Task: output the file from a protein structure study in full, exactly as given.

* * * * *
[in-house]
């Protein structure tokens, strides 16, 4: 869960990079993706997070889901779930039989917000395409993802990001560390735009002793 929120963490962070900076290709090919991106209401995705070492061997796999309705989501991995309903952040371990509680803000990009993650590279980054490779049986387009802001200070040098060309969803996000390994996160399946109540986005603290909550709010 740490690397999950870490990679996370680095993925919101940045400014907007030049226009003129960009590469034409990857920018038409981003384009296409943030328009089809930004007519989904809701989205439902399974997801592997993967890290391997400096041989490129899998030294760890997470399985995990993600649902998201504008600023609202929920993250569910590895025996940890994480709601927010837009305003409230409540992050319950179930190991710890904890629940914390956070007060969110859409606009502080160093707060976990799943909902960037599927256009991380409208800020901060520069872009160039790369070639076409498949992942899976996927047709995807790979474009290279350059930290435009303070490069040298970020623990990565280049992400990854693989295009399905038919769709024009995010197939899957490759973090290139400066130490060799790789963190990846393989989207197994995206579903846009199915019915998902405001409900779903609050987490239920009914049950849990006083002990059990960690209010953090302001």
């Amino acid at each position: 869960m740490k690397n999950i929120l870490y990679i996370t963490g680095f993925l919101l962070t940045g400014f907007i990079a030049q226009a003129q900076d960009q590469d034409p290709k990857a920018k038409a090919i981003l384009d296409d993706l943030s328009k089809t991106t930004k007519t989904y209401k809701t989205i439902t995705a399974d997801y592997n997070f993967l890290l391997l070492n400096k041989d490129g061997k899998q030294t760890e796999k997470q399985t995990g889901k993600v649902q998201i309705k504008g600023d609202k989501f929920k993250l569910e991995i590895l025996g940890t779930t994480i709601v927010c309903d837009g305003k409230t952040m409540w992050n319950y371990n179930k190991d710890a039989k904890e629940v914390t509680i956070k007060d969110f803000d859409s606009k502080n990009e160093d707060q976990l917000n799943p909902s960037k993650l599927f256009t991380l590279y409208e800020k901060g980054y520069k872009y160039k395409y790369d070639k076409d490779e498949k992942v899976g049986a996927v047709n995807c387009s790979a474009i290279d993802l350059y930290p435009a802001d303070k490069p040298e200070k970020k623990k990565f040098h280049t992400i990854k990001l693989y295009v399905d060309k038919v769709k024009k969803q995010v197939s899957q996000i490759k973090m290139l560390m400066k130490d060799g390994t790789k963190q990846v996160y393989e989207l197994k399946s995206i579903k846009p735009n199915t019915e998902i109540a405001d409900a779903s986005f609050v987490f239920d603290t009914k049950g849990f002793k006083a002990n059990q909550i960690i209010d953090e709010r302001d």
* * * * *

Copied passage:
[in-house]
């Protein structure tokens, strides 16, 4: 869960990079993706997070889901779930039989917000395409993802990001560390735009002793 929120963490962070900076290709090919991106209401995705070492061997796999309705989501991995309903952040371990509680803000990009993650590279980054490779049986387009802001200070040098060309969803996000390994996160399946109540986005603290909550709010 740490690397999950870490990679996370680095993925919101940045400014907007030049226009003129960009590469034409990857920018038409981003384009296409943030328009089809930004007519989904809701989205439902399974997801592997993967890290391997400096041989490129899998030294760890997470399985995990993600649902998201504008600023609202929920993250569910590895025996940890994480709601927010837009305003409230409540992050319950179930190991710890904890629940914390956070007060969110859409606009502080160093707060976990799943909902960037599927256009991380409208800020901060520069872009160039790369070639076409498949992942899976996927047709995807790979474009290279350059930290435009303070490069040298970020623990990565280049992400990854693989295009399905038919769709024009995010197939899957490759973090290139400066130490060799790789963190990846393989989207197994995206579903846009199915019915998902405001409900779903609050987490239920009914049950849990006083002990059990960690209010953090302001």
């Amino acid at each position: 869960m740490k690397n999950i929120l870490y990679i996370t963490g680095f993925l919101l962070t940045g400014f907007i990079a030049q226009a003129q900076d960009q590469d034409p290709k990857a920018k038409a090919i981003l384009d296409d993706l943030s328009k089809t991106t930004k007519t989904y209401k809701t989205i439902t995705a399974d997801y592997n997070f993967l890290l391997l070492n400096k041989d490129g061997k899998q030294t760890e796999k997470q399985t995990g889901k993600v649902q998201i309705k504008g600023d609202k989501f929920k993250l569910e991995i590895l025996g940890t779930t994480i709601v927010c309903d837009g305003k409230t952040m409540w992050n319950y371990n179930k190991d710890a039989k904890e629940v914390t509680i956070k007060d969110f803000d859409s606009k502080n990009e160093d707060q976990l917000n799943p909902s960037k993650l599927f256009t991380l590279y409208e800020k901060g980054y520069k872009y160039k395409y790369d070639k076409d490779e498949k992942v899976g049986a996927v047709n995807c387009s790979a474009i290279d993802l350059y930290p435009a802001d303070k490069p040298e200070k970020k623990k990565f040098h280049t992400i990854k990001l693989y295009v399905d060309k038919v769709k024009k969803q995010v197939s899957q996000i490759k973090m290139l560390m400066k130490d060799g390994t790789k963190q990846v996160y393989e989207l197994k399946s995206i579903k846009p735009n199915t019915e998902i109540a405001d409900a779903s986005f609050v987490f239920d603290t009914k049950g849990f002793k006083a002990n059990q909550i960690i209010d953090e709010r302001d």